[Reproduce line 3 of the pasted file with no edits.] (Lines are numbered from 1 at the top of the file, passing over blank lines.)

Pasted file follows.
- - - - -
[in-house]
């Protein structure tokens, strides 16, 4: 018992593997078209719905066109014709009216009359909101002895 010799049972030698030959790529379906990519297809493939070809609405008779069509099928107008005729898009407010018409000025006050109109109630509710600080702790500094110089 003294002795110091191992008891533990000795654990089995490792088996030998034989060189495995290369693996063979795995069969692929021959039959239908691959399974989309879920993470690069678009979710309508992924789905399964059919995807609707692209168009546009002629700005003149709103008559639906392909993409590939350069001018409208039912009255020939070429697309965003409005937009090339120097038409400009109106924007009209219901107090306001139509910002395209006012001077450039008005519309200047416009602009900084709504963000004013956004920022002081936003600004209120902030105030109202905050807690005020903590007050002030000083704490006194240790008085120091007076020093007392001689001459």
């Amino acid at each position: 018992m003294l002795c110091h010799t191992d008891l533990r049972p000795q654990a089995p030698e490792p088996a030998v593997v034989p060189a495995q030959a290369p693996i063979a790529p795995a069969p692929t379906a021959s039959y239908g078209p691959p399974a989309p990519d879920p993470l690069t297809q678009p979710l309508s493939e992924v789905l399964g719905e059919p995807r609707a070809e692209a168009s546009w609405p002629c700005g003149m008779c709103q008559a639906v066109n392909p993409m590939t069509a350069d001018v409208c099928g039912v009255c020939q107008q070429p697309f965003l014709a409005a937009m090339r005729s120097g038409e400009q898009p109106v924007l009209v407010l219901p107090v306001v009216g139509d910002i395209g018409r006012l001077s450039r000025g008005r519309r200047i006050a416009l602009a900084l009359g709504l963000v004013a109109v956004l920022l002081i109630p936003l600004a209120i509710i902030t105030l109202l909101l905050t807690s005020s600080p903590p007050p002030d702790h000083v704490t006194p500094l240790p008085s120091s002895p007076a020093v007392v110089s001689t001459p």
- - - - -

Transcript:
């Amino acid at each position: 018992m003294l002795c110091h010799t191992d008891l533990r049972p000795q654990a089995p030698e490792p088996a030998v593997v034989p060189a495995q030959a290369p693996i063979a790529p795995a069969p692929t379906a021959s039959y239908g078209p691959p399974a989309p990519d879920p993470l690069t297809q678009p979710l309508s493939e992924v789905l399964g719905e059919p995807r609707a070809e692209a168009s546009w609405p002629c700005g003149m008779c709103q008559a639906v066109n392909p993409m590939t069509a350069d001018v409208c099928g039912v009255c020939q107008q070429p697309f965003l014709a409005a937009m090339r005729s120097g038409e400009q898009p109106v924007l009209v407010l219901p107090v306001v009216g139509d910002i395209g018409r006012l001077s450039r000025g008005r519309r200047i006050a416009l602009a900084l009359g709504l963000v004013a109109v956004l920022l002081i109630p936003l600004a209120i509710i902030t105030l109202l909101l905050t807690s005020s600080p903590p007050p002030d702790h000083v704490t006194p500094l240790p008085s120091s002895p007076a020093v007392v110089s001689t001459p």